21 November 2012

Greater Spotted Eagle with some fulvescens characteristics – Dhahran Hills

Early in the morning of 19th November, I went to the percolation pond to see if I could photograph an eagle I had seen in the dark the previous evening, perched in one of the trees. I had gone to the pond after dark the evening before to see if the Greater Spotted Eagles that have been around recently had come in to roost in the trees. I could only locate a single bird but it was sitting in a tree that would afford good photographic opportunities if the bird stayed until the light got better the following morning. On driving to the pond in the morning I could see the eagle still sitting in the same place but it was still dark when I arrived. I waited for the light to improve to take some photos but the bird flew off before the light had improved significantly. I did manage to get one reasonable shot before the bird departed but it was on a slow shutter speed and high ISO so is not pin-sharp. The photograph does show the difference between bird showing some characteristics of a fulvescens Greater Spotted Eagle and the normal type bird (photograph taken in the same tree in October 2012). This is not a real fulvescens bird as although its under-parts are good, albeit a bit darker than a typical fulvescens which has a milky tea colour, the upper-parts are normally coloured. In a true fulvescens the upper-wing coverts should also be very light, almost whitish, and there are no drop-marks anywhere on the plumage. This bird has now been around the Dhahran area for over a month and is a really beautiful bird – hopefully it will stay around and allow better photographic opportunities.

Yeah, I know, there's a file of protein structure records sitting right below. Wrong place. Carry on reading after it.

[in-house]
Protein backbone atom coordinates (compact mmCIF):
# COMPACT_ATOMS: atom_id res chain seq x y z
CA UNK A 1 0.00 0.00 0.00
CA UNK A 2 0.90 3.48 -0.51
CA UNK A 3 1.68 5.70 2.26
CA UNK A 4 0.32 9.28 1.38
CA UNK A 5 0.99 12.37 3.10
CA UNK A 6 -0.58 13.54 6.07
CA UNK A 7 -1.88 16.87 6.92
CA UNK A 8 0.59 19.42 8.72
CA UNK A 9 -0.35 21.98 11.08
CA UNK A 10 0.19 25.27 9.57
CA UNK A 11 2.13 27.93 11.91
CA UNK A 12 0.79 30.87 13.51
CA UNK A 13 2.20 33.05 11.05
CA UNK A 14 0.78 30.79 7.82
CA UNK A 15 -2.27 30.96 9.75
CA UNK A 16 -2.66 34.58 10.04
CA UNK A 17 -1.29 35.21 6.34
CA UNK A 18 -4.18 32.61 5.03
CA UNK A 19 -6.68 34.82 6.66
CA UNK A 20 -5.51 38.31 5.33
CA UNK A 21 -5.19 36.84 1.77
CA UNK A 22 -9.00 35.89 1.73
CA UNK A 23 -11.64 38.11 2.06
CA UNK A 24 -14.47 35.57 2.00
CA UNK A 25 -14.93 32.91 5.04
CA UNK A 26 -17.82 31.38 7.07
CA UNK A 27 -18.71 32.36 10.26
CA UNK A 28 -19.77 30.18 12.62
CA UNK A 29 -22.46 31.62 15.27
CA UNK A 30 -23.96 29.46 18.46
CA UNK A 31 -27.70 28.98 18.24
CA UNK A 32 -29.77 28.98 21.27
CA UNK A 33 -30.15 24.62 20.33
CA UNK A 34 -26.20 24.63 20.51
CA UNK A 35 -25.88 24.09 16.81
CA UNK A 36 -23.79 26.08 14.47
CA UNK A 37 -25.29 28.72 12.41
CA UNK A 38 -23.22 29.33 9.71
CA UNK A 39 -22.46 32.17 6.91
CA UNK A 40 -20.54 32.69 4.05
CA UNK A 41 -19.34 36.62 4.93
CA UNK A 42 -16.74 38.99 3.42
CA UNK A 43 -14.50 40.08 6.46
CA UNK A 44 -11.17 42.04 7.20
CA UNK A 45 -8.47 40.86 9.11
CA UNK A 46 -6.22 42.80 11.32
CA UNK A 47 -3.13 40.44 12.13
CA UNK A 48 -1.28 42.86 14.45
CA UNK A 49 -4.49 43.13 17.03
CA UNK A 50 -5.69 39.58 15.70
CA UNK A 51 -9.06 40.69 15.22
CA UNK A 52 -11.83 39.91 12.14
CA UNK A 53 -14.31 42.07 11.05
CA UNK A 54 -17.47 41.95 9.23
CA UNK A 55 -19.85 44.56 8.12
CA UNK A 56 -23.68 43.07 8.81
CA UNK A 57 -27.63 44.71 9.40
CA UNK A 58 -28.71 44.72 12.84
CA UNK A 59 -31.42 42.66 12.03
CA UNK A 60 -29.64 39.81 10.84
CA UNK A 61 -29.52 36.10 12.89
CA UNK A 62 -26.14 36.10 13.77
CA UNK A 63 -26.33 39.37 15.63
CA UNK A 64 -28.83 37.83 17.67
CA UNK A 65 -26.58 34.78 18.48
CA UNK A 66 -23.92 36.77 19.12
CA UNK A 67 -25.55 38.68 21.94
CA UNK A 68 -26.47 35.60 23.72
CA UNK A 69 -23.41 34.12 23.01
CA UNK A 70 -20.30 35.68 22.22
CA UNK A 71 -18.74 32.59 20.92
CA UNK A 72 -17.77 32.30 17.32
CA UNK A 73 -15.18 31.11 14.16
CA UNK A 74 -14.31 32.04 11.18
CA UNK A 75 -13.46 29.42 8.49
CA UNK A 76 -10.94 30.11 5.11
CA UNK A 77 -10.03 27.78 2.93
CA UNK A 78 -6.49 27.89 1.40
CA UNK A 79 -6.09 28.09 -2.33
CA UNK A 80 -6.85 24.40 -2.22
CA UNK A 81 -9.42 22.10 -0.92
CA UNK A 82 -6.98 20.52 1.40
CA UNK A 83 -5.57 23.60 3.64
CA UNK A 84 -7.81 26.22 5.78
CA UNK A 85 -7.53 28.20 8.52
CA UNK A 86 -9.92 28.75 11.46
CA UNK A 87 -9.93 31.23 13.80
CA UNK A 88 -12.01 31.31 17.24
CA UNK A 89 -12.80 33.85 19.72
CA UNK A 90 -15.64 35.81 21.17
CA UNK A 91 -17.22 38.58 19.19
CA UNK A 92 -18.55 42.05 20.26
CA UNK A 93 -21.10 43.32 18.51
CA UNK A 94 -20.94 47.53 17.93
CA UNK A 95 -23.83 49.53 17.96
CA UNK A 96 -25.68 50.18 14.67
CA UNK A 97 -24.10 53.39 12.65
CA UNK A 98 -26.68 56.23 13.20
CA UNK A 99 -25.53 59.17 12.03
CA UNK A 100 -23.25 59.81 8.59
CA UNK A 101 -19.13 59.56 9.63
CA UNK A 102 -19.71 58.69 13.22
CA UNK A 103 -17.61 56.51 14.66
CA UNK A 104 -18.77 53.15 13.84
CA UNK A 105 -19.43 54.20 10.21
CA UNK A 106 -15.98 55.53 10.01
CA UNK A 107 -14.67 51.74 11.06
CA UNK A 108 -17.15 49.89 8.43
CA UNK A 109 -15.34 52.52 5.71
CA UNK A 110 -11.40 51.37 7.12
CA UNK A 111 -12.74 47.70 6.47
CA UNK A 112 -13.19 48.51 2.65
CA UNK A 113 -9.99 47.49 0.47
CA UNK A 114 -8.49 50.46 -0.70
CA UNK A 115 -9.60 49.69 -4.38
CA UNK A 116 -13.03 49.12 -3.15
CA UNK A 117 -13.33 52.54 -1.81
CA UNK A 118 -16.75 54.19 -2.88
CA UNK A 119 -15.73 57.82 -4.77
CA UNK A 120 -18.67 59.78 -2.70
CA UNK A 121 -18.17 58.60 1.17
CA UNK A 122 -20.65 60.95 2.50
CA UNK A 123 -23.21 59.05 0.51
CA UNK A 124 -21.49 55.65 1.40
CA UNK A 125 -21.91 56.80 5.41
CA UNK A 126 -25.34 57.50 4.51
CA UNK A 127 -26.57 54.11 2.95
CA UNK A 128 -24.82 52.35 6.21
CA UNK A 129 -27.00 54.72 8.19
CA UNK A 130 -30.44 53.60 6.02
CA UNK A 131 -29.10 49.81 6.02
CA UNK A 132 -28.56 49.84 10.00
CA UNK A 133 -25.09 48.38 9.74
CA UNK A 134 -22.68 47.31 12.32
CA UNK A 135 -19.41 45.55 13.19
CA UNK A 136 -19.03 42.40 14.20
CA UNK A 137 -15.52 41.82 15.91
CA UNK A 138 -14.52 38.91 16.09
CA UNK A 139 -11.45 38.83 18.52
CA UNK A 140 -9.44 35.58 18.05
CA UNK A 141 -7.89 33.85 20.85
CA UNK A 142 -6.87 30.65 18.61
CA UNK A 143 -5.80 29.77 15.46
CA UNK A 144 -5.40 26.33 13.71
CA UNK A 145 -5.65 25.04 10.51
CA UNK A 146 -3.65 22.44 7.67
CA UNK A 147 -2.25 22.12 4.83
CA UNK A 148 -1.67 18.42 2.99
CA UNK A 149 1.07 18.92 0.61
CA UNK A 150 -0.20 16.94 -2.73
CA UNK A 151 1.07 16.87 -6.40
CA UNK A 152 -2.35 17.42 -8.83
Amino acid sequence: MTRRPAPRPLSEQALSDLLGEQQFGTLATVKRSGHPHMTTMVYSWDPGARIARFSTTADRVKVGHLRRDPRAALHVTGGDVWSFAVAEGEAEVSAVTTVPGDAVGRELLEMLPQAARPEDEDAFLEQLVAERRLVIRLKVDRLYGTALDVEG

Greater Spotted Eagle showing some characteristics of fulvescens
Greater Spotted Eagle - juvenile

This eagle looks superficially like both a Tawny Eagle and an Eastern Imperial Eagle and shows that reasonable views of birds need to be obtained before positively identifying them. Tawny Eagle does not occur in the region with a distribution in Sub Saharan Africa and India. Eastern Imperial Eagle does occur as a winter visitor but is normally seen further north in the Dibdibah Plains area, although I have seen birds at Sabkhat Al Fasl. Dick Forsman mentioned to me pers comm that he estimated that only 2-3% of birds in Oman are of this form and it is very rare in Europe. They are, however, more common in the Middle East and clearly more common in Arabia than Israel or Egypt.